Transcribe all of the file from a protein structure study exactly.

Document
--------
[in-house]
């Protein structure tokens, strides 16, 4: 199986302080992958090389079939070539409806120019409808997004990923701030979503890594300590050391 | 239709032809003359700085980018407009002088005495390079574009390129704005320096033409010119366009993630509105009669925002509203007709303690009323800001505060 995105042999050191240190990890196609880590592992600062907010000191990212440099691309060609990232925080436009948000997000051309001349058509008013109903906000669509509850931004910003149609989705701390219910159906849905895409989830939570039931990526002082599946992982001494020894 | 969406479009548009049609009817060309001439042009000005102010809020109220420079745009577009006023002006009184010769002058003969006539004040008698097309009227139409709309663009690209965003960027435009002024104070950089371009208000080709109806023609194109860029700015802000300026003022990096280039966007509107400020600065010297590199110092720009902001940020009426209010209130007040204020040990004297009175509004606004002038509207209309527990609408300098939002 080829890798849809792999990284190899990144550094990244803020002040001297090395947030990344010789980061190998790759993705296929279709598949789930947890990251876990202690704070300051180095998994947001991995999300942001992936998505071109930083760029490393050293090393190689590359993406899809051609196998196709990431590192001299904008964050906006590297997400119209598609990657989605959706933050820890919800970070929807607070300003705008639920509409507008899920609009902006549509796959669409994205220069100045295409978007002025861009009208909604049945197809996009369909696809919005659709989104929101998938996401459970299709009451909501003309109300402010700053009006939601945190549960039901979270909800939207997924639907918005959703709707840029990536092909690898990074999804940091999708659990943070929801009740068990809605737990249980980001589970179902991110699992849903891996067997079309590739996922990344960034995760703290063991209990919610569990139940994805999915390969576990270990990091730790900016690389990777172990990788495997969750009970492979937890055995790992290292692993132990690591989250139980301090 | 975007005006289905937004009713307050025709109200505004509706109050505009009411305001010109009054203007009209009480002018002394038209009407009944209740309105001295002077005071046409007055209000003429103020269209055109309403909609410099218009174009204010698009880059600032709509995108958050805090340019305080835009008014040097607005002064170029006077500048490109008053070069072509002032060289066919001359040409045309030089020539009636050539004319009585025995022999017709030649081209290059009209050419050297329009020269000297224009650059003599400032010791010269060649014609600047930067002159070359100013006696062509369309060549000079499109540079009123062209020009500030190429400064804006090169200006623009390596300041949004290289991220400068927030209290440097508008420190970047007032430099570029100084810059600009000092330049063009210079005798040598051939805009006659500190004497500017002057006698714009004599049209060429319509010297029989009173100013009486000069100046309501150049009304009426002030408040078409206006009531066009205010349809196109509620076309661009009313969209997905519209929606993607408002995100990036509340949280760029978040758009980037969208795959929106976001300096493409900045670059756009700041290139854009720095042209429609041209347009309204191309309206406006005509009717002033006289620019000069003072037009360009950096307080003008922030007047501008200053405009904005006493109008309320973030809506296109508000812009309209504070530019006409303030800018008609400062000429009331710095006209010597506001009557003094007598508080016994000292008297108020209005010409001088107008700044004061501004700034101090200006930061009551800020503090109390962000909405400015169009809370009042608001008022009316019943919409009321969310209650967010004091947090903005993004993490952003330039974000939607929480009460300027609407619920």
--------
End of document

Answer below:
[in-house]
């Protein structure tokens, strides 16, 4: 199986302080992958090389079939070539409806120019409808997004990923701030979503890594300590050391 | 239709032809003359700085980018407009002088005495390079574009390129704005320096033409010119366009993630509105009669925002509203007709303690009323800001505060 995105042999050191240190990890196609880590592992600062907010000191990212440099691309060609990232925080436009948000997000051309001349058509008013109903906000669509509850931004910003149609989705701390219910159906849905895409989830939570039931990526002082599946992982001494020894 | 969406479009548009049609009817060309001439042009000005102010809020109220420079745009577009006023002006009184010769002058003969006539004040008698097309009227139409709309663009690209965003960027435009002024104070950089371009208000080709109806023609194109860029700015802000300026003022990096280039966007509107400020600065010297590199110092720009902001940020009426209010209130007040204020040990004297009175509004606004002038509207209309527990609408300098939002 080829890798849809792999990284190899990144550094990244803020002040001297090395947030990344010789980061190998790759993705296929279709598949789930947890990251876990202690704070300051180095998994947001991995999300942001992936998505071109930083760029490393050293090393190689590359993406899809051609196998196709990431590192001299904008964050906006590297997400119209598609990657989605959706933050820890919800970070929807607070300003705008639920509409507008899920609009902006549509796959669409994205220069100045295409978007002025861009009208909604049945197809996009369909696809919005659709989104929101998938996401459970299709009451909501003309109300402010700053009006939601945190549960039901979270909800939207997924639907918005959703709707840029990536092909690898990074999804940091999708659990943070929801009740068990809605737990249980980001589970179902991110699992849903891996067997079309590739996922990344960034995760703290063991209990919610569990139940994805999915390969576990270990990091730790900016690389990777172990990788495997969750009970492979937890055995790992290292692993132990690591989250139980301090 | 975007005006289905937004009713307050025709109200505004509706109050505009009411305001010109009054203007009209009480002018002394038209009407009944209740309105001295002077005071046409007055209000003429103020269209055109309403909609410099218009174009204010698009880059600032709509995108958050805090340019305080835009008014040097607005002064170029006077500048490109008053070069072509002032060289066919001359040409045309030089020539009636050539004319009585025995022999017709030649081209290059009209050419050297329009020269000297224009650059003599400032010791010269060649014609600047930067002159070359100013006696062509369309060549000079499109540079009123062209020009500030190429400064804006090169200006623009390596300041949004290289991220400068927030209290440097508008420190970047007032430099570029100084810059600009000092330049063009210079005798040598051939805009006659500190004497500017002057006698714009004599049209060429319509010297029989009173100013009486000069100046309501150049009304009426002030408040078409206006009531066009205010349809196109509620076309661009009313969209997905519209929606993607408002995100990036509340949280760029978040758009980037969208795959929106976001300096493409900045670059756009700041290139854009720095042209429609041209347009309204191309309206406006005509009717002033006289620019000069003072037009360009950096307080003008922030007047501008200053405009904005006493109008309320973030809506296109508000812009309209504070530019006409303030800018008609400062000429009331710095006209010597506001009557003094007598508080016994000292008297108020209005010409001088107008700044004061501004700034101090200006930061009551800020503090109390962000909405400015169009809370009042608001008022009316019943919409009321969310209650967010004091947090903005993004993490952003330039974000939607929480009460300027609407619920």